Last month, headlines ricocheted across France: “30% of French Women Don’t Want Children” and “Nearly One Woman in Three Doesn’t Want Kids.” They were the result of a recent survey by Elle Magazine and Ifop, one of France’s leading pollsters.
If a third of French women is not having kids, the media surmised, then this is a demographic earthquake! So, what’s actually going on and what will it mean for France’s future?
As is often the case, the devil is in the details. While it is true that 30% of respondents of child-bearing age (15-49 years old), said they do not plan to have children, look closely and you’ll see an asterisk attached to that 30% number. In fact, it is only a subset of child-bearing age women that say that, not the whole group. So, while “30% Don’t Want Kids!” makes for a dramatic headline, the truth is far more nuanced.
Let’s look at all women surveyed and then compare their answers to previous surveys, to see what’s really changing. The result is still striking, but less attention-grabbing.
In 2006, saying yes to kids was virtually unanimous—only 2% of French women surveyed said they planned to have aucun (zero) children. But today’s survey reported a large increase, up to 13%, who said “zero.” This may reflect the growing childfree movement in France, where “ginks” (green inclination, no kids) have decided to forego parenthood.
François Kraus of Ifop, who directed the survey, calls the results, “The sign of a major cultural change in the relationship of French women to motherhood.”
But Laurent Toulemon, a senior researcher at France’s National Institute of Demographic Studies, offers a slightly different perspective. He believes that the increase in women saying they don’t want to have children may be due to a greater social acceptance of childlessness, so that it’s easier for a woman to say she won’t have kids, rather than an actual increase. He points to the climate crisis as one reason why saying no to kids has become more “morally acceptable.” In other words, women may have felt the same way in 2006 but were reticent to say so out loud.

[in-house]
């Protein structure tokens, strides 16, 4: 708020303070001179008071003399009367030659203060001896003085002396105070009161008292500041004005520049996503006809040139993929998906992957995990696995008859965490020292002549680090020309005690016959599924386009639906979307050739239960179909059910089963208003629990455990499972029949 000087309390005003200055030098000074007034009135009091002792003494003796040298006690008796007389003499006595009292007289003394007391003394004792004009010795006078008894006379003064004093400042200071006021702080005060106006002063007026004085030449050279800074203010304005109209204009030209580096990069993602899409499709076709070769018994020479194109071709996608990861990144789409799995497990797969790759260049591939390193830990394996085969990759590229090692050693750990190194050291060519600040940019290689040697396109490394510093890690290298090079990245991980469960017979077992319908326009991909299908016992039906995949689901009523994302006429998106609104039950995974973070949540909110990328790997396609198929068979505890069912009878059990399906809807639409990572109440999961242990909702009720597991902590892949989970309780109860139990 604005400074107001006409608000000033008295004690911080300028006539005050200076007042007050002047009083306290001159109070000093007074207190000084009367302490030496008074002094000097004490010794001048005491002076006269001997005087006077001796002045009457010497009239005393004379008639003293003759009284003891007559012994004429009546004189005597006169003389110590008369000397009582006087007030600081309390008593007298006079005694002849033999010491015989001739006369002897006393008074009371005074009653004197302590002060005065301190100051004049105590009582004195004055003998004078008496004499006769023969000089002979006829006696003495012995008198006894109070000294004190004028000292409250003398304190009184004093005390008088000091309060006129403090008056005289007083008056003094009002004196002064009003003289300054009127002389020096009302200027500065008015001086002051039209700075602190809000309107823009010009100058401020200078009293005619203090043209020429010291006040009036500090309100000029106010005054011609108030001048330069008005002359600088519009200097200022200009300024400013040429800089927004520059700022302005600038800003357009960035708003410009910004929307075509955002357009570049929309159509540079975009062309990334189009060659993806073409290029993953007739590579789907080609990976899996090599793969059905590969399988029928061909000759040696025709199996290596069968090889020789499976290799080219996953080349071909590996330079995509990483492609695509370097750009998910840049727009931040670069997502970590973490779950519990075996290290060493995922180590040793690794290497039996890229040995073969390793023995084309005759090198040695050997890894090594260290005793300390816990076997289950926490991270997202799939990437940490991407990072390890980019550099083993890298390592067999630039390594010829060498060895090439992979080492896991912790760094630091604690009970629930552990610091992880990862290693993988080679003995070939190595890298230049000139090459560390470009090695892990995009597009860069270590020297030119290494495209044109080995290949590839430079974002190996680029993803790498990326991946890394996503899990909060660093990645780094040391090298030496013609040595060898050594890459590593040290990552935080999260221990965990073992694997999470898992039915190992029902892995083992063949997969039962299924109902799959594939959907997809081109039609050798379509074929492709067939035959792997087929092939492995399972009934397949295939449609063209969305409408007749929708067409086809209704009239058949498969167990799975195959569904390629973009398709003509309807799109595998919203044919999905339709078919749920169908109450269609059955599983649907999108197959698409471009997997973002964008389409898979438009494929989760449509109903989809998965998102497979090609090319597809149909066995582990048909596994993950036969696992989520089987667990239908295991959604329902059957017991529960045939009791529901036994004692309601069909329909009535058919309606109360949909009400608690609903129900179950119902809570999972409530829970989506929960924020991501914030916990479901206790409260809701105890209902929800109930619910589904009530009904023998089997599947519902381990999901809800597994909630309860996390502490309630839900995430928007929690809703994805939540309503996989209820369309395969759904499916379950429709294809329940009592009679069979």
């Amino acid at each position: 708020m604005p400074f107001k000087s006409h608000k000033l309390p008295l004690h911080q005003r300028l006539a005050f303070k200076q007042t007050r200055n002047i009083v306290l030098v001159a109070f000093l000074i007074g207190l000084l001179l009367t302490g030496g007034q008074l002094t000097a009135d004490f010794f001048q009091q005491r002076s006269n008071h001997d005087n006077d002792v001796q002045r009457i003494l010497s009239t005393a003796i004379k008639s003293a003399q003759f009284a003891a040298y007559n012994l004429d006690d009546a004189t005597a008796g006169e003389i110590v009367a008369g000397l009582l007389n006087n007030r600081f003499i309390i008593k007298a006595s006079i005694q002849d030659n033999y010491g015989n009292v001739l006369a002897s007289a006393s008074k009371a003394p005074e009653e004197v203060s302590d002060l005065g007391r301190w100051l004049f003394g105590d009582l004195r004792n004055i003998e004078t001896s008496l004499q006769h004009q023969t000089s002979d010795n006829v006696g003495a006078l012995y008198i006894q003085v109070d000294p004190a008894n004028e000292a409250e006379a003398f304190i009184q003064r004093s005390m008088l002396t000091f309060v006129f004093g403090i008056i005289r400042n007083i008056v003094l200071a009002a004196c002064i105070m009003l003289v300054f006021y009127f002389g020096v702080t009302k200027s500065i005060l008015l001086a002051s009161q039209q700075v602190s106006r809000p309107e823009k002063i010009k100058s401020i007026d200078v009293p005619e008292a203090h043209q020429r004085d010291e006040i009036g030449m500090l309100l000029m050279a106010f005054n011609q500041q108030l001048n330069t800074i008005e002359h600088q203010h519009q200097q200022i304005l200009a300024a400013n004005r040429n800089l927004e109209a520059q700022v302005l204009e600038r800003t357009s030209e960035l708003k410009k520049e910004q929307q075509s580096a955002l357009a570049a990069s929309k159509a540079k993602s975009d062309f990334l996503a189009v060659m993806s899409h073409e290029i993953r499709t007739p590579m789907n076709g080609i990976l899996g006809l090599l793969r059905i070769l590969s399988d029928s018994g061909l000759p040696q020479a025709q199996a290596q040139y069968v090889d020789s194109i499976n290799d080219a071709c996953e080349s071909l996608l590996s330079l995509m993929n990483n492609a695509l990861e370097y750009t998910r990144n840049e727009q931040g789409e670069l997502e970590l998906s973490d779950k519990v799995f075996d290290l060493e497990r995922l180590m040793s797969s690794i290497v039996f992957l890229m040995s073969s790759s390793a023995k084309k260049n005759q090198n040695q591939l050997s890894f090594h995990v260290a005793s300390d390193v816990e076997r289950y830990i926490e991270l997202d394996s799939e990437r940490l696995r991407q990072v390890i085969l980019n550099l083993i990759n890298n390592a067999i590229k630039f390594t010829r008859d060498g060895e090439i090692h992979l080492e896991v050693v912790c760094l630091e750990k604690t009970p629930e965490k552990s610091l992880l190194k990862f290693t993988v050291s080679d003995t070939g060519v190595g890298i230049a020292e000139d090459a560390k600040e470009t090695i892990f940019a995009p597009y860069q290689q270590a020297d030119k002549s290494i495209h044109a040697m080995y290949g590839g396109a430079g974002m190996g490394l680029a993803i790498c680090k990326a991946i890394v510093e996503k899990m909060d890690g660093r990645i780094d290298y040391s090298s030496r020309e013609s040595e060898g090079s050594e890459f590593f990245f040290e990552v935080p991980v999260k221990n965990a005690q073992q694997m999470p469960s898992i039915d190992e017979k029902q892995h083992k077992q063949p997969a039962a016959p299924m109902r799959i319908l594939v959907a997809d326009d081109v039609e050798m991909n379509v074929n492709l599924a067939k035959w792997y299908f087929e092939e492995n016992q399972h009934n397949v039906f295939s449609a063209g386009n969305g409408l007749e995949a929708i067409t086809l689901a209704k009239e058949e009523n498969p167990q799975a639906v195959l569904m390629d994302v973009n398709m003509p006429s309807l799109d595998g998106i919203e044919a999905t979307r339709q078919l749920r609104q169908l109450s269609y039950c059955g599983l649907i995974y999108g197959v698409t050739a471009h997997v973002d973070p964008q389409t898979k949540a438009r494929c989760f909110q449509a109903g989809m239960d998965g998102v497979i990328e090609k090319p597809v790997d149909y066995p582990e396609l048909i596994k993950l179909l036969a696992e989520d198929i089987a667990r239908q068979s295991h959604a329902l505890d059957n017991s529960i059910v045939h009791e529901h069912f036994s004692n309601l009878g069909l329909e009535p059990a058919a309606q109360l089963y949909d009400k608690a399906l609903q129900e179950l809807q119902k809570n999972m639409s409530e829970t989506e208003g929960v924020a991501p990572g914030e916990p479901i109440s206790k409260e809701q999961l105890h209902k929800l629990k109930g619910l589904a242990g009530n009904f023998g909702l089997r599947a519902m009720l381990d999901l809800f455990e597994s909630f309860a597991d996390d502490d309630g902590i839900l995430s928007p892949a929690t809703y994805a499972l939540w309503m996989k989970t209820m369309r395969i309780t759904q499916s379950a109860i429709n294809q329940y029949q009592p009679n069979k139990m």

For the women who say they don’t want children, what are the reasons? You might think it is rooted in worries about overpopulation and global warming. Or perhaps it is because of the cost—a family is expensive. And with all the terrible events of recent years, from pandemic to war to social unrest, some may have decided not to bring a child into today’s world.
But while all of these reasons were cited, the top two reasons were much more personal.
Number one was that “children are not important to my personal development,” followed by “children restrict my freedom.”
As the analyst, François Kraus, observed, personal development and freedom “are two reasons previously associated more with men. As with men who delay paternity, many women now seem to be in the mode of ‘I think of myself first.’”
Elle Magazine calls it “a thirst for freedom! The wind of hedonism is blowing on French women’s non-desire for children.”
Demographers forecast that France’s population will increase for about 20 years, then slowly decline. This is based on an estimate of 1.8 children per woman, consistent with the country’s recent experience.
Does today’s survey imply that fewer French women will be having children in the future, thus hastening the decline of France’s population? Demographer Toulemon says that doesn’t think so. He expects the average number of children to change little, despite the recent headlines. Why?
Well, Toulemon notes that while fertility has declined all over western Europe in recent decades, this has been less true in France. He believes that the country’s strong social policies, like universal childcare and great maternity leave, support families and help to make it an outlier. Women of childbearing age, he believes, will continue to have children because France supports them to do so.
One important caveat is that even with a steady rate of childbirth, France’s population will not only decline in the coming years, but also age considerably. This might create pressure for even more family-friendly policies, or for an increase in immigration—an explosive topic in France. While the country has had to grapple with a growing population in the past, the challenge of one that is both shrinking and aging will be equally daunting.
It will be interesting to see how this plays out and whether increased freedoms that women are gaining and desire for themselves coupled with pressures on the planet will indeed make for a very large dip in childbearing.
Keith Van Sickle splits his time between Provence and California. He is the author of the best-selling An Insider’s Guide to Provence as well as the travel memoirs One Sip at a Time: Learning to Live in Provence and Are We French Yet? Read more at Life in Provence.